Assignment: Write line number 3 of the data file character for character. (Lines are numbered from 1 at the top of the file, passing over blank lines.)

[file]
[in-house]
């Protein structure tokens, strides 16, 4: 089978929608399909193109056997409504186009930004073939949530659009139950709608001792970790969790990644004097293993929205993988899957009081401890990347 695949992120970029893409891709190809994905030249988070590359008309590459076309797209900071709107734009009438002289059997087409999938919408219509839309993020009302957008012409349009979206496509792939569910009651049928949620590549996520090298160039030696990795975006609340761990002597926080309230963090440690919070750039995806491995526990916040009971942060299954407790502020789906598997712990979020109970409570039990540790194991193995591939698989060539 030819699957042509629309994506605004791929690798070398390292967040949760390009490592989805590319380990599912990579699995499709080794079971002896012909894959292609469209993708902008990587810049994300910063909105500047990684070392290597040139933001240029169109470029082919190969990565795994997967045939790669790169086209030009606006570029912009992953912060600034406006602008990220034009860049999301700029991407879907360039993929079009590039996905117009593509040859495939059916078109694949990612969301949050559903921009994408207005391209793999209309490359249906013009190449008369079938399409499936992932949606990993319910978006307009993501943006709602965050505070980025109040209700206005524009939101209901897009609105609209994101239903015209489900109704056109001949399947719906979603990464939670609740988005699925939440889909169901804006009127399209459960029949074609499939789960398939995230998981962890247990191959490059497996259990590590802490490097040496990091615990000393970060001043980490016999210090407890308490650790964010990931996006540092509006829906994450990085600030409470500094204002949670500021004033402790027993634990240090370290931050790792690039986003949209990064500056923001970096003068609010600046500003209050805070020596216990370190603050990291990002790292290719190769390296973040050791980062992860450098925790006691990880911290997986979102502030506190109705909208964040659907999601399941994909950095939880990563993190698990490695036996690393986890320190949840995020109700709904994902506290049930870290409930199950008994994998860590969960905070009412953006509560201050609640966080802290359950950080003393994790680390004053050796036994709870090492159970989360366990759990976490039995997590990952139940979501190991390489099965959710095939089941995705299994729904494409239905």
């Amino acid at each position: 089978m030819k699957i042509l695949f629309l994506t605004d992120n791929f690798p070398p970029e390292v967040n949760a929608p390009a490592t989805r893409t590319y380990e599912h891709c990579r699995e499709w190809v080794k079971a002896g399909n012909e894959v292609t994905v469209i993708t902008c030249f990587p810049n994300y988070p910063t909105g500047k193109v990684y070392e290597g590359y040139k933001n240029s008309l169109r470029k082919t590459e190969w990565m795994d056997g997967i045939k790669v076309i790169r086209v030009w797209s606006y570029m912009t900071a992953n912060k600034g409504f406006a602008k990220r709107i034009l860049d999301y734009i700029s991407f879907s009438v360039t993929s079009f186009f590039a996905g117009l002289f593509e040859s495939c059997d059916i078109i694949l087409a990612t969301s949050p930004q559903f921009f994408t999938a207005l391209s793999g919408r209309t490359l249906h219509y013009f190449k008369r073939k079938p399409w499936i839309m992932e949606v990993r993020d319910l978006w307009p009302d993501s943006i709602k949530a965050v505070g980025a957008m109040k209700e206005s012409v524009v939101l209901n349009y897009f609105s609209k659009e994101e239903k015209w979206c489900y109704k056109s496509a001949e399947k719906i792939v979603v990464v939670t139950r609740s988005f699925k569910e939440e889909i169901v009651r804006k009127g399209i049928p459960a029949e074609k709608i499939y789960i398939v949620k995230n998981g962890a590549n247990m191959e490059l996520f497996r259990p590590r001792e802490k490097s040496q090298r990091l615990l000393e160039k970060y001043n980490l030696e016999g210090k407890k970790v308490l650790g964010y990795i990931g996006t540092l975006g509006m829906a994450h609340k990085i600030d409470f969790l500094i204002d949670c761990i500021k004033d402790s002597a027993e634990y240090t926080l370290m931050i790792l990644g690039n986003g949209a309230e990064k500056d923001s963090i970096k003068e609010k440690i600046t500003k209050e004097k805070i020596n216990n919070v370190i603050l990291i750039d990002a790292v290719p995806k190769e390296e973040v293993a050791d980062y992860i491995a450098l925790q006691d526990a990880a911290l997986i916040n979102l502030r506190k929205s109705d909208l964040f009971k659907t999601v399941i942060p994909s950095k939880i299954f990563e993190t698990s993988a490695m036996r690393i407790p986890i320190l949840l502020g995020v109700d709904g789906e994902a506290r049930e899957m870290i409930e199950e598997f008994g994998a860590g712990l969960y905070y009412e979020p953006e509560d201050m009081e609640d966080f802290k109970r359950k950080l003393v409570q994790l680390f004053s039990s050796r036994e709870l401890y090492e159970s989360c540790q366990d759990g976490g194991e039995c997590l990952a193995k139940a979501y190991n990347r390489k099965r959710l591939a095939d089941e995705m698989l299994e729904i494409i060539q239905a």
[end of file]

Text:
């Amino acid at each position: 089978m030819k699957i042509l695949f629309l994506t605004d992120n791929f690798p070398p970029e390292v967040n949760a929608p390009a490592t989805r893409t590319y380990e599912h891709c990579r699995e499709w190809v080794k079971a002896g399909n012909e894959v292609t994905v469209i993708t902008c030249f990587p810049n994300y988070p910063t909105g500047k193109v990684y070392e290597g590359y040139k933001n240029s008309l169109r470029k082919t590459e190969w990565m795994d056997g997967i045939k790669v076309i790169r086209v030009w797209s606006y570029m912009t900071a992953n912060k600034g409504f406006a602008k990220r709107i034009l860049d999301y734009i700029s991407f879907s009438v360039t993929s079009f186009f590039a996905g117009l002289f593509e040859s495939c059997d059916i078109i694949l087409a990612t969301s949050p930004q559903f921009f994408t999938a207005l391209s793999g919408r209309t490359l249906h219509y013009f190449k008369r073939k079938p399409w499936i839309m992932e949606v990993r993020d319910l978006w307009p009302d993501s943006i709602k949530a965050v505070g980025a957008m109040k209700e206005s012409v524009v939101l209901n349009y897009f609105s609209k659009e994101e239903k015209w979206c489900y109704k056109s496509a001949e399947k719906i792939v979603v990464v939670t139950r609740s988005f699925k569910e939440e889909i169901v009651r804006k009127g399209i049928p459960a029949e074609k709608i499939y789960i398939v949620k995230n998981g962890a590549n247990m191959e490059l996520f497996r259990p590590r001792e802490k490097s040496q090298r990091l615990l000393e160039k970060y001043n980490l030696e016999g210090k407890k970790v308490l650790g964010y990795i990931g996006t540092l975006g509006m829906a994450h609340k990085i600030d409470f969790l500094i204002d949670c761990i500021k004033d402790s002597a027993e634990y240090t926080l370290m931050i790792l990644g690039n986003g949209a309230e990064k500056d923001s963090i970096k003068e609010k440690i600046t500003k209050e004097k805070i020596n216990n919070v370190i603050l990291i750039d990002a790292v290719p995806k190769e390296e973040v293993a050791d980062y992860i491995a450098l925790q006691d526990a990880a911290l997986i916040n979102l502030r506190k929205s109705d909208l964040f009971k659907t999601v399941i942060p994909s950095k939880i299954f990563e993190t698990s993988a490695m036996r690393i407790p986890i320190l949840l502020g995020v109700d709904g789906e994902a506290r049930e899957m870290i409930e199950e598997f008994g994998a860590g712990l969960y905070y009412e979020p953006e509560d201050m009081e609640d966080f802290k109970r359950k950080l003393v409570q994790l680390f004053s039990s050796r036994e709870l401890y090492e159970s989360c540790q366990d759990g976490g194991e039995c997590l990952a193995k139940a979501y190991n990347r390489k099965r959710l591939a095939d089941e995705m698989l299994e729904i494409i060539q239905a």